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Autumn 12: DIY Stamping with Stormy

Autumn 12: DIY Stamps with Miss Stormy

by The Artist on September 19, 2012

So you are looking at your crafting supplies and you notice something is missing.

There are no stamps. The horror!

What can you do when your budget is tight and you *must* have stamps now that you know they are missing from your kit?

You don’t need to break the bank or eat ramen all week to have some great things to stamp with — just get creative.

Start by looking around your house for things with texture.

Knobbly bits and ridges and holes are all good textures.
The kitchen is a great place to start. Sponges can be great stamps and can be cut into many shapes with a decent pair of scissors. (Make sure you are using a new one though as we generally do not want dish soap or food bits on our pictures.  E Coli cards aren’t selling very well at the time of this writing.)

Your box of sewing supplies is another place to look.
The ends of a spool of thread can be used by themselves or as the base to glue objects to. Ric-rack can be used as a stamp as can eyelets and buttons when attached properly to a handle.

If this is not enough and you want to create something entirely new, I’ve got some ideas for you.

If you are a wine drinker you can save the corks to carve into personalized stamps.


But Stormy!, you might be saying, I don’t drink wine!
Never fear:  If you are not a wine drinker then try going to a local bar or higher end eatery and ask politely if they have any saved up. Sometimes they will hand you a bag of them so you can dispose of them, other times they might ask a buck or two for the same bag.  Either way, it won’t break the bank and will give you tons of options for cheap.

You can also go to a dollar type store and find gems to use for cheap.
A pair of flip-flops on sale for a dollar is a wonderful thing. Flip-flops tend to have a textured side and a smooth side. The texture in itself can make a great stamp and with some patience and a sharp x-acto the smooth side can become nearly anything you would want to stamp.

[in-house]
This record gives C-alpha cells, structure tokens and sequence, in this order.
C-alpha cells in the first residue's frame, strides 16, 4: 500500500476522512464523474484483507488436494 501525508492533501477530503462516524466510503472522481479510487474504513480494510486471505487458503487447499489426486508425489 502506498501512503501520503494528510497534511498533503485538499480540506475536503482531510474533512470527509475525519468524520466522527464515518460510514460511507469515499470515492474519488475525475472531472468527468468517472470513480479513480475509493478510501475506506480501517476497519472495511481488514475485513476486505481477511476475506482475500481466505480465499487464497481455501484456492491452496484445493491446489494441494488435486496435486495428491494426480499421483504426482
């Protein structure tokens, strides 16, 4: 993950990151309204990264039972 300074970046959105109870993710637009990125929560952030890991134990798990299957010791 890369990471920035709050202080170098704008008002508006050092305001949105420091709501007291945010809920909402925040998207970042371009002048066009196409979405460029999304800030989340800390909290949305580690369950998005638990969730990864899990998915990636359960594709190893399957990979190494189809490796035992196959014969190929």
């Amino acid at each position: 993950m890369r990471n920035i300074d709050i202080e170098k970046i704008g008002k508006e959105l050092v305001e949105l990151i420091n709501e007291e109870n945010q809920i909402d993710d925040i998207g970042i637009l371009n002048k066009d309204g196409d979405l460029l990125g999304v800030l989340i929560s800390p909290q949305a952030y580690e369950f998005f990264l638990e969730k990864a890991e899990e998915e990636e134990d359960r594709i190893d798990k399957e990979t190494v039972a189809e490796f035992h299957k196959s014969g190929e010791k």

If you are still missing something, just take a trip to a local hardware store…
Wander with an eye towards shape and workability. Washers and nuts can be glued to a base and create wonderful patterns. Gutter guard or a paint strainer can be used for stamping or stenciling.

So now we have stamps, but what about the ink?

Ink can be expensive as all get out and hard to get in a small town. To get around this, I started making my own.

I prefer at this time to use a rubbing alcohol base as you can get an huge bottle for fairly cheap and it lasts a great while. It gives a great base for your pigment.

For pigment (the color in the ink), you can use Kool Aid, Rit dyes (powdered and liquid), and even food coloring — all of which are fairly easily accessible and don’t cost an arm and a leg.

The small sprayer bottles I use were purchased for 50 cents a pop over a period of time and the ink “pads” I make are make-up sponges in small plastic tubs.

To make the spray bottles:

I don’t have a standard recipe for how much of what color to mix but in each case, I only fill the bottles three quarters with alcohol so as to leave air space for mixing. Once I have the alcohol in the bottles, I use a sparing amount of whichever pigment I am mixing, seal the bottles and shake. After that I test the color saturation on a scrap paper and adjust the amount if necessary.

If you are using the unsweetened Kool Aid you may need to strain it once after mixing with the alcohol as some of the additives in drink mix is not alcohol-soluble. I’ve also seen where some homemade ink-makers use acrylic paints mixed sparingly.  I haven’t, however, tried that myself.  Yet…

To make the ink pads:

Place the sponges in the tubs and dampen them thoroughly with alcohol and add color drop by drop as they seem to work best with liquid pigments so far. Once the color is in the pad I pick a stamp to blend and test saturation with.

Stamping doesn’t need to be a budget-breaking activity.

The best thing I can tell you is something you probably already know:  that you can find tools for art everywhere if you can open your mind to the possibilities and play with what you have.
All tools have a purpose but anything can be re-purposed with a little creativity and an openness to trying something new.

Go stamp something!

 

Miss Stormy lives in the hot, hot southwest USA, where her stamp ink dries very quickly — commercial and home-made.  She blogs at Under the Bridge, where she’s been showing off her Autumn 12 musings and showing off stamps.

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